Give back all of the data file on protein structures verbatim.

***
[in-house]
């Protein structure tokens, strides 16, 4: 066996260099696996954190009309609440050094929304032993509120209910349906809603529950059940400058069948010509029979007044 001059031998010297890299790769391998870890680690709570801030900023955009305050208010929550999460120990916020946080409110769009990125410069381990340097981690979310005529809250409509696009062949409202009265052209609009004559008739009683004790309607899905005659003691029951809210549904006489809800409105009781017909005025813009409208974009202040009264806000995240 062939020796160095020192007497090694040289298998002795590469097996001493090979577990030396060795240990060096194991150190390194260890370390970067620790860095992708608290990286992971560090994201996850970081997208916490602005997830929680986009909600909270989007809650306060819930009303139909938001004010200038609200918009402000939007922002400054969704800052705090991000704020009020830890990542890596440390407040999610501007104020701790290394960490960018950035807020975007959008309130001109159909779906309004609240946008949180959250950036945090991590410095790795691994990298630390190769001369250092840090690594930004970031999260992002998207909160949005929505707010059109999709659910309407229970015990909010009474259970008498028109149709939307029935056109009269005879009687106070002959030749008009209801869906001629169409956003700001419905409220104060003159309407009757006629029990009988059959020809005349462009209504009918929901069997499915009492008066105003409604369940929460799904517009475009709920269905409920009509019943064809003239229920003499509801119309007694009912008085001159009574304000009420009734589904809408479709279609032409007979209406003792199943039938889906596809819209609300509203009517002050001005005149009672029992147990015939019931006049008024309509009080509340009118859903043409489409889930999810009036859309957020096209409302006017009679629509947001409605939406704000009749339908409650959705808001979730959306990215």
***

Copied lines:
[in-house]
């Protein structure tokens, strides 16, 4: 066996260099696996954190009309609440050094929304032993509120209910349906809603529950059940400058069948010509029979007044 001059031998010297890299790769391998870890680690709570801030900023955009305050208010929550999460120990916020946080409110769009990125410069381990340097981690979310005529809250409509696009062949409202009265052209609009004559008739009683004790309607899905005659003691029951809210549904006489809800409105009781017909005025813009409208974009202040009264806000995240 062939020796160095020192007497090694040289298998002795590469097996001493090979577990030396060795240990060096194991150190390194260890370390970067620790860095992708608290990286992971560090994201996850970081997208916490602005997830929680986009909600909270989007809650306060819930009303139909938001004010200038609200918009402000939007922002400054969704800052705090991000704020009020830890990542890596440390407040999610501007104020701790290394960490960018950035807020975007959008309130001109159909779906309004609240946008949180959250950036945090991590410095790795691994990298630390190769001369250092840090690594930004970031999260992002998207909160949005929505707010059109999709659910309407229970015990909010009474259970008498028109149709939307029935056109009269005879009687106070002959030749008009209801869906001629169409956003700001419905409220104060003159309407009757006629029990009988059959020809005349462009209504009918929901069997499915009492008066105003409604369940929460799904517009475009709920269905409920009509019943064809003239229920003499509801119309007694009912008085001159009574304000009420009734589904809408479709279609032409007979209406003792199943039938889906596809819209609300509203009517002050001005005149009672029992147990015939019931006049008024309509009080509340009118859903043409489409889930999810009036859309957020096209409302006017009679629509947001409605939406704000009749339908409650959705808001979730959306990215």